Board of Commissioners v. Gorman - 86 U.S. 661 (1873)
U.S. Supreme Court
Board of Commissioners v. Gorman, 86 U.S. 19 Wall. 661 661 (1873)
Board of Commissioners v. Gorman
86 U.S. (19 Wall.) 661
ON ERROR TO THE SUPREME COURT
OF THE TERRITORY OF IDAHO
1. A writ of error or appeal may operate as a supersedeas under the eleventh section of the Act of June 1, 1872, "to further the administration of justice" (and which allows any person desiring to have a judgment, decree, or order &c., reviewed on error or appeal, and to stay proceedings during the pendency of such writ of error or appeal, to "give the
security required by law therefor within sixty days after the rendition of such judgment, decree, or order," &c.), when it is applied for and bond is filed within sixty days from the rendition of the judgment or decree.
2. But this does not prevent an execution from being issued after the lapse of ten days, as contemplated by the twenty-third section of the Judiciary Act of 1789.
3. The supersedeas under the Act of 1872, by filing the bond within sixty days, stays further proceedings, but does not interfere with what has already been done.
Thus, where one has been ousted from office by virtue of a writ on a judgment rendered on the 20th of January, and the writ was executed by ousting him on the 3d of February, and on the latter day a supersedeas bond was filed, but subsequently to the execution of the writ, held that no relief could be had under the Act of 1872.
4. In calculating the lapse of time, the date of the entry of judgment governs, and not the date when the judgment was read to and signed by the judges.
In this case, which came here on error to the Supreme Court of the Territory of Idaho, the board of commissioners of Boise County and B. T. Davis, plaintiffs in error, asked that a writ might issue from this Court commanding the restoration of the said Davis to the office of assessor and tax collector of Boise County for the reason, as was alleged, that he had been ousted from that office by virtue of a writ issued upon the judgment in the court below, after the allowance of a writ of error to this Court, which operated as a supersedeas.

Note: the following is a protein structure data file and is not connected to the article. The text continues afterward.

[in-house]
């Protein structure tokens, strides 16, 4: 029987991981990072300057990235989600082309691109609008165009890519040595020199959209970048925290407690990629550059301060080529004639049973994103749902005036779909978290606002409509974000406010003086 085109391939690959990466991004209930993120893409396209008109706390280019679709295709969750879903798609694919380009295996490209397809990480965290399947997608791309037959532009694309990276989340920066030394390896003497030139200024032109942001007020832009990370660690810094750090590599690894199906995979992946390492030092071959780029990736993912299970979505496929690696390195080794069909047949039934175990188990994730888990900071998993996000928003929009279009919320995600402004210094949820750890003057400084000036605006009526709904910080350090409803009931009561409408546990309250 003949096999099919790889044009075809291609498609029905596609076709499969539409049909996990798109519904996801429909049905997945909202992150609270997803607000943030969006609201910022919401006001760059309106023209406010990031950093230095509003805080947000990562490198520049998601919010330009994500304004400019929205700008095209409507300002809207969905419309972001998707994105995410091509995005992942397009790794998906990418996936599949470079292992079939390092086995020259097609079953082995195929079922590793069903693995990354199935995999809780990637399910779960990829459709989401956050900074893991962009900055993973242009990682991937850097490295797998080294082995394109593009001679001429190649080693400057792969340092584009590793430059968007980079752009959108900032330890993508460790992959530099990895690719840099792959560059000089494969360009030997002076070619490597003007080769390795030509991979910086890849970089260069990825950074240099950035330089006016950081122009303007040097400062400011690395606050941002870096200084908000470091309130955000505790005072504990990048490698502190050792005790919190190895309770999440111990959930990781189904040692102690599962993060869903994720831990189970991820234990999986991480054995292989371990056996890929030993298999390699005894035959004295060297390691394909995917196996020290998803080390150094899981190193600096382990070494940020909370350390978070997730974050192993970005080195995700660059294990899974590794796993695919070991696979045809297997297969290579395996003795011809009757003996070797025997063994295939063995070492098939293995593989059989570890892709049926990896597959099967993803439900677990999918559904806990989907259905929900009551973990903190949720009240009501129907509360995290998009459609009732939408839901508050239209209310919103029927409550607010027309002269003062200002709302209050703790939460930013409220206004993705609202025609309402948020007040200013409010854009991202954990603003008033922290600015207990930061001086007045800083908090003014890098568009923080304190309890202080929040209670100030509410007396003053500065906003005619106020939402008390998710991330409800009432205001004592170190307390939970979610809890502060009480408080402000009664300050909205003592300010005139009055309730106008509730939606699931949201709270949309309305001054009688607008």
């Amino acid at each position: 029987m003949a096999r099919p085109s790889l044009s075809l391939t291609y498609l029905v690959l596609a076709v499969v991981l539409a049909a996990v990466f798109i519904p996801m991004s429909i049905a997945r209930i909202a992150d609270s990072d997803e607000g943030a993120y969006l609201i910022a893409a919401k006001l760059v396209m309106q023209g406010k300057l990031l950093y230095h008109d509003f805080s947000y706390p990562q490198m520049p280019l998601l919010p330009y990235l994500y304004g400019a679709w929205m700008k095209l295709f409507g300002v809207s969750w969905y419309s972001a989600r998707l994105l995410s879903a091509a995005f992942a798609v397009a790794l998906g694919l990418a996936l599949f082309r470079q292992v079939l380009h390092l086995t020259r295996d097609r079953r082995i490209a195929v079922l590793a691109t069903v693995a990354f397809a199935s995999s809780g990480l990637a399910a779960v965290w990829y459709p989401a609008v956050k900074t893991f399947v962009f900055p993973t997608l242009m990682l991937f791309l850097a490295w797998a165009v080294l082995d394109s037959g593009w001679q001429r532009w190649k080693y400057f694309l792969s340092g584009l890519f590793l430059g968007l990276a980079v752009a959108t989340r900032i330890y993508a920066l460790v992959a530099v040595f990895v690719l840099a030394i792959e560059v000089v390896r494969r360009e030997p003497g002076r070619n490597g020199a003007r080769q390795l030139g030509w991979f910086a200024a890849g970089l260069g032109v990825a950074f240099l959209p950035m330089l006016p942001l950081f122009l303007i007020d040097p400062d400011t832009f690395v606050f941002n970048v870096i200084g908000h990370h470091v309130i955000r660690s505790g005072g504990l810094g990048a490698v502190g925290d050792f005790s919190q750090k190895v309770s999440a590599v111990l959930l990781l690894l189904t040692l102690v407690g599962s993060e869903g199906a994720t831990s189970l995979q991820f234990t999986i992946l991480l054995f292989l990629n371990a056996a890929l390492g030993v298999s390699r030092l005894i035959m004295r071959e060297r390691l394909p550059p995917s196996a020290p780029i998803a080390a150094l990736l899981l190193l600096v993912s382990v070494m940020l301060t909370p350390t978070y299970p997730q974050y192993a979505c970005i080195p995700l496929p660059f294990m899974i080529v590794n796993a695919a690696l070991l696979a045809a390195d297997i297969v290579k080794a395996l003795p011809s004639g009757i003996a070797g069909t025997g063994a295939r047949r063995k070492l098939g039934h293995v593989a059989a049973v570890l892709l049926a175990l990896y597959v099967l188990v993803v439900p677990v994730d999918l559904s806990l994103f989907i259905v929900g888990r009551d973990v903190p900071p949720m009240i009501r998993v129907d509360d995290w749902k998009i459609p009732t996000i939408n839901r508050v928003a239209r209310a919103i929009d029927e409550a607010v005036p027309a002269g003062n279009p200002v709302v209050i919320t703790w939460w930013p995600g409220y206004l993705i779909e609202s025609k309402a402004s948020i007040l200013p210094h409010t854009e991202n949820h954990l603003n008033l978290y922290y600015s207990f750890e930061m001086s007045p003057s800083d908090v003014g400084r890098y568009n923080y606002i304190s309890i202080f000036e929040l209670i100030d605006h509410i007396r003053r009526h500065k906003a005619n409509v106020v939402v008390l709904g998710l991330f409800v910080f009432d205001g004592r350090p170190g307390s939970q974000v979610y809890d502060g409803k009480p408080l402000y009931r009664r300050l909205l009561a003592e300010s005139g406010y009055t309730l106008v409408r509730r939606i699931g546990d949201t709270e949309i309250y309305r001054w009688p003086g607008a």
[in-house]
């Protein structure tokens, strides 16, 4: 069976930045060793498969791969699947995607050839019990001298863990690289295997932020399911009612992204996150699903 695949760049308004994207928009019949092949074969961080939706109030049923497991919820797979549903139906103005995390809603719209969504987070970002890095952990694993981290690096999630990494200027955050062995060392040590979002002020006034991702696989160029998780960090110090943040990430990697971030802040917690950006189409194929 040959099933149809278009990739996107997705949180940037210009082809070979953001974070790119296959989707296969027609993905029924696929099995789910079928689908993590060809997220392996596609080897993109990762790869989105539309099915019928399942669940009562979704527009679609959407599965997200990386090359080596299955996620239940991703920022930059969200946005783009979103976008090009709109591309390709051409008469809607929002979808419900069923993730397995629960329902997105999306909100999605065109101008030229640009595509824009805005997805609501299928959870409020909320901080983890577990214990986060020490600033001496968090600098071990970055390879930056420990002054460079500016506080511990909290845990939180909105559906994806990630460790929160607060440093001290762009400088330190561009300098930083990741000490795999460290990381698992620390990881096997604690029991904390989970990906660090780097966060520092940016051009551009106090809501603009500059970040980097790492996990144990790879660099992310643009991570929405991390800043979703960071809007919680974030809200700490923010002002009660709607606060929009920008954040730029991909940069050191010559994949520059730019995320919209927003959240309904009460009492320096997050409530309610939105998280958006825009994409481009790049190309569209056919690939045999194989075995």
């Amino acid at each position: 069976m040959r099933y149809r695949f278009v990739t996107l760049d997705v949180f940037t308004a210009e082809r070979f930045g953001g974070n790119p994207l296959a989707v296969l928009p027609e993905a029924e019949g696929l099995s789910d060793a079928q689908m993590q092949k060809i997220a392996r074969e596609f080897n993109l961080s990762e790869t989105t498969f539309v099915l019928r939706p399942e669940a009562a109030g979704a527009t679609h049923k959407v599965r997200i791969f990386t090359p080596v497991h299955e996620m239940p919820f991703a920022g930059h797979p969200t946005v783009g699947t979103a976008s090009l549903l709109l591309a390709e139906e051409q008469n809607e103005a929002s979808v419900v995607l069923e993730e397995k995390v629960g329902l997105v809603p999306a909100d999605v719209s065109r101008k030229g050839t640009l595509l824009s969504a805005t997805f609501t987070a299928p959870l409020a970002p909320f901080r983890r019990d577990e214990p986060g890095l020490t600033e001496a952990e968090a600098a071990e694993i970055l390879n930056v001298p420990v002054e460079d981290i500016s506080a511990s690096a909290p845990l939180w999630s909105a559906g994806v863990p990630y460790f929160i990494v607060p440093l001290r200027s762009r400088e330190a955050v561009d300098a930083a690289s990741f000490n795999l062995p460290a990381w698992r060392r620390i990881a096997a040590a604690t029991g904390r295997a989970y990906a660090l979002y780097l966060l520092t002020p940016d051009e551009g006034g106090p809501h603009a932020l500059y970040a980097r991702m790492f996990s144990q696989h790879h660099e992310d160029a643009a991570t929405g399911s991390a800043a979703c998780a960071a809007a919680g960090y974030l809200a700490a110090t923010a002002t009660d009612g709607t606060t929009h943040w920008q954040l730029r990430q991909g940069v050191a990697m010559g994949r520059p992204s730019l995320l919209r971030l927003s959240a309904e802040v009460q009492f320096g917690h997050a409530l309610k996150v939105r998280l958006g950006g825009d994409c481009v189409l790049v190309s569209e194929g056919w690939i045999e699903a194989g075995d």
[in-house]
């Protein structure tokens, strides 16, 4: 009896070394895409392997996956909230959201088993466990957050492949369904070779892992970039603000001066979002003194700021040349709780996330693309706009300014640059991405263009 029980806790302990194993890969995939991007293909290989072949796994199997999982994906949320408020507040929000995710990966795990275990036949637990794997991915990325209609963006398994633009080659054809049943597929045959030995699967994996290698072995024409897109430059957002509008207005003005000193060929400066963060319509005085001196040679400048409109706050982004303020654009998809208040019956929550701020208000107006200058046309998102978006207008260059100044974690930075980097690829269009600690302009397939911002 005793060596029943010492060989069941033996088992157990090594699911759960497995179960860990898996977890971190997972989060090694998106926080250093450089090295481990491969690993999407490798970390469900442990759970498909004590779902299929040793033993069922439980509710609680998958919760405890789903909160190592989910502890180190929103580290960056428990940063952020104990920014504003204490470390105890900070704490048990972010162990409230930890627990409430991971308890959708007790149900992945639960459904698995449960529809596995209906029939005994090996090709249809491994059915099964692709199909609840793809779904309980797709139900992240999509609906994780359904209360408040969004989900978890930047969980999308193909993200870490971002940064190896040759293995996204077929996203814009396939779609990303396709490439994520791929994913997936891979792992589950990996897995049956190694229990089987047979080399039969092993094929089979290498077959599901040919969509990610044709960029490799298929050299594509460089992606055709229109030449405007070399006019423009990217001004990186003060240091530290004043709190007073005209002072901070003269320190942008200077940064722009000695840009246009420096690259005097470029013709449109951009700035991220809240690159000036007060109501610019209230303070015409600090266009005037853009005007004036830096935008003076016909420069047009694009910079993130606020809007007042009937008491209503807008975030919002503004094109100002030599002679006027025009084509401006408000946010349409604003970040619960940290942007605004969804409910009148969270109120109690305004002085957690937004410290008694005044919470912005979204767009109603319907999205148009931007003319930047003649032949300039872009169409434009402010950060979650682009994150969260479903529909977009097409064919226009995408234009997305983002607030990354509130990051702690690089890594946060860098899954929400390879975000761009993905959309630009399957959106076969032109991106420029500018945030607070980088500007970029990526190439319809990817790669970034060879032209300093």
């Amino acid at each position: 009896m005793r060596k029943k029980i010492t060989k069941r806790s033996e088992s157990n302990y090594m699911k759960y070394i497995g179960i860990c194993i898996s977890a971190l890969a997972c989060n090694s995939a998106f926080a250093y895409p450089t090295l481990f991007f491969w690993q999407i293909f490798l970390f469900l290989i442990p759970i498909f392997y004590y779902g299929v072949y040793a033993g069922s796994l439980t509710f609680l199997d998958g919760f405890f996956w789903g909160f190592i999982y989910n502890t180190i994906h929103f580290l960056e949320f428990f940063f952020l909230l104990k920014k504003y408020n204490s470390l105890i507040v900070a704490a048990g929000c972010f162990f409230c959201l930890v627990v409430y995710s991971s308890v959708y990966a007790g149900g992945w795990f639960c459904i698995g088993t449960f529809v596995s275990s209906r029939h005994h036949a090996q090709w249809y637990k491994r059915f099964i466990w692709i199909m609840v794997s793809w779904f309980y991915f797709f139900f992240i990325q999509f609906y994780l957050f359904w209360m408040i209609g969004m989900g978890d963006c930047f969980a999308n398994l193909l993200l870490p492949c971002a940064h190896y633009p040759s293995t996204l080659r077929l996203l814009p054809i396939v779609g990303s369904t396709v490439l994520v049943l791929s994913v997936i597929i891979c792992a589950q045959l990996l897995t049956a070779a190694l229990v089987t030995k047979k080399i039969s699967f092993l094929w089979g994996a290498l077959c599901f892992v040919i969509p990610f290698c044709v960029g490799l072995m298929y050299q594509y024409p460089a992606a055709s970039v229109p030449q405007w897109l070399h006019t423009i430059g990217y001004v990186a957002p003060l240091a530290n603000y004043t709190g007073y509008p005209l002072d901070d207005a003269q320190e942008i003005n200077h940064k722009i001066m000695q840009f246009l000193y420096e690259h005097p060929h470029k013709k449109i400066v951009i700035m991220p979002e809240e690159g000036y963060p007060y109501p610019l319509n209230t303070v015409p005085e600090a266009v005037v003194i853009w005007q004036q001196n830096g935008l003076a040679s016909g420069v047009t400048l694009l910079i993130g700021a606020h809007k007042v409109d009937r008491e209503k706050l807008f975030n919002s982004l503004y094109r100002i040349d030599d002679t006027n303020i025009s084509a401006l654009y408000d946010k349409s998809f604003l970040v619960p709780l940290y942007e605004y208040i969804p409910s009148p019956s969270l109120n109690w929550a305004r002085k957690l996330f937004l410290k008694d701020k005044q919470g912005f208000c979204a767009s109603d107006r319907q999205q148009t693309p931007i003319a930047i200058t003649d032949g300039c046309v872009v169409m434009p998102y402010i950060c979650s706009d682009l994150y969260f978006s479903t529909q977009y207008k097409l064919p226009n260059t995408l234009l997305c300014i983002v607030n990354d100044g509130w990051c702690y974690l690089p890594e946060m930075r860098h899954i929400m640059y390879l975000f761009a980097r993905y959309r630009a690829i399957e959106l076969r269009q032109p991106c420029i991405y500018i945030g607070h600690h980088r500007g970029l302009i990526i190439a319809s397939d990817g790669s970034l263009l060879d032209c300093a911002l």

The application was founded on the supposed effect which the eleventh section of an Act of June 1, 1872, entitled "An act to further the administration of justice," had upon certain provisions of the Judiciary Act.
This last-named act, it will be remembered, after enacting by its twenty-second section that final judgments in the circuit court may be examined and reversed or affirmed in the Supreme Court, the citation being in such case signed by a judge of the circuit court or justice of the Supreme Court, and the adverse party having at least thirty days' notice, . . . continues:
"And every justice or judge signing a citation on any writ of error as aforesaid, shall take good and sufficient security, that
the plaintiff in error shall prosecute his writ to effect, and answer all damages and costs if he fail to make his plea good."
The next section proceeds:
"SECTION 23. A writ of error, as aforesaid, shall be a supersedeas and stay of execution in cases only where the writ of error is served by a copy thereof being lodged in the clerk's office, where the record remains, within ten days (Sundays exclusive) after rendering the judgment complained of, until the expiration of which term of ten days executions shall not issue in any case where a writ of error may be a supersedeas. [Footnote 1]"
The eleventh section of the Act of 1872, above referred to as the basis of the application now made, thus enacts:
"Any party or person, desiring to have any judgment, decree, or order of any district or circuit court reviewed on writ of error or appeal, and to stay proceedings thereon during the pendency of such writ of error or appeal, may give the security required by law therefor within sixty days after the rendition of such judgment, decree, or order, or afterward, with the permission of a justice or judge of the said appellate court."
The reader who has possessed himself of the case of Telegraph Company v. Eyser, reported at much length in a former part of this volume, [Footnote 2] will, of course, see that the case now reported presents a sort of complementary one to that, and disposes of one of the questions there mentioned, the third, as being involved in the new enactment.
THE CHIEF JUSTICE delivered the opinion of the Court, stating the facts of the case in it.